But do people really give up their cars to ride the rails? Absolutely. Evidenced in cities such as Denver, Dallas and Atlanta, light rail increases public transit ridership thereby reducing the dependency on cars and buses. Research shows that light rail attracts more riders than other forms of public transit such as buses. Light rail is quiet, smooth, and more easily accessible and reliable. Not to mention there is a certain romanticism involved in street cars that is non-existent on a bus line. Portland’s light rail system boasts that 75% of their riders own automobiles. Light rail doesn’t just attract commuters, casual riders take advantage of the service as well for such things as shopping and sporting events. With less cars on the road, the overall health of the city would improve. Houston, who made the decision years ago to allocate money towards highway development while Dallas was building DART, has fought with Los Angeles over the years as America’s smoggiest city. Houston has since switched gears to work on their Metro system. Light rail also has the ability to support bike commuters, pedestrians, and disabled riders with convenient street-level boarding.

All of these environmental benefits of light rail combine to reduce our oil consumption and our dependency on foreign oil. Europe, who has been leading the way in both high speed rail and urban light rail systems, consumes less energy than the U.S. This country is responsible for 25% of the worldwide energy consumption with 5% of the global population. According to this report, if Americans used public transportation at the same rate as Europeans, the United States would reduce its dependence on imported oil by more than 40 percent or nearly the amount of oil we import from Saudi Arabia each year.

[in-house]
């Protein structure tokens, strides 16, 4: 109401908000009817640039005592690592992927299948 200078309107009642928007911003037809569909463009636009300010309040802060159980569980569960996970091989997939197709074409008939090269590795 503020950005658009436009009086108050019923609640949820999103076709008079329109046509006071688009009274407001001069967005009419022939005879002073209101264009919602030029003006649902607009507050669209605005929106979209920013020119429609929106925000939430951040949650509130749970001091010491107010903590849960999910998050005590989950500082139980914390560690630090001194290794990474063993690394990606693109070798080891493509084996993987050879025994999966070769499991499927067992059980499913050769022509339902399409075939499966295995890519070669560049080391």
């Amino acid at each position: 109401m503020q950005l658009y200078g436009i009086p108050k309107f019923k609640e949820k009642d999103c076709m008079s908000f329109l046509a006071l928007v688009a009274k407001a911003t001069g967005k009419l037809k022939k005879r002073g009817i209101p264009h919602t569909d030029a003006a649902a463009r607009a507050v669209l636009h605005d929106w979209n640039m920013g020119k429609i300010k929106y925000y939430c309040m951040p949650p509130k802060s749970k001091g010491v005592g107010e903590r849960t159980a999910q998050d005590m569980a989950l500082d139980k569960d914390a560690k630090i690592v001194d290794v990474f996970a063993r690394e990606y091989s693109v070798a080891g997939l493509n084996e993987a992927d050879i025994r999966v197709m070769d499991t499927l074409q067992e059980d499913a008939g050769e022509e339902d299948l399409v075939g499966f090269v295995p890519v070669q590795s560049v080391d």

Reason #2: Development

Streetcar in Portland's Pearl District
Streetcar in Portland's Pearl District

Light rail is more than just an eco-friendly way of getting from one place to another. It serves as a pillar around which city neighborhoods and businesses can be developed for sustainable growth. Just as riders are attracted to light rail, so are investors. Before the city of Portland, Oregon began plans for its’ light rail system, MAX, retail and office vacancy rates were on the rise. According to TriMet,  more than $6 billion in development has transpired since the decision to build in 1978. Once an industrial wasteland, Portland’s Pearl District has seen 4.6 million square feet of commercial development with 7,200 new housing units between 1997 and 2005. Ridership on both MAX and the Portland Streetcar system has steadily increased over the past 10 years.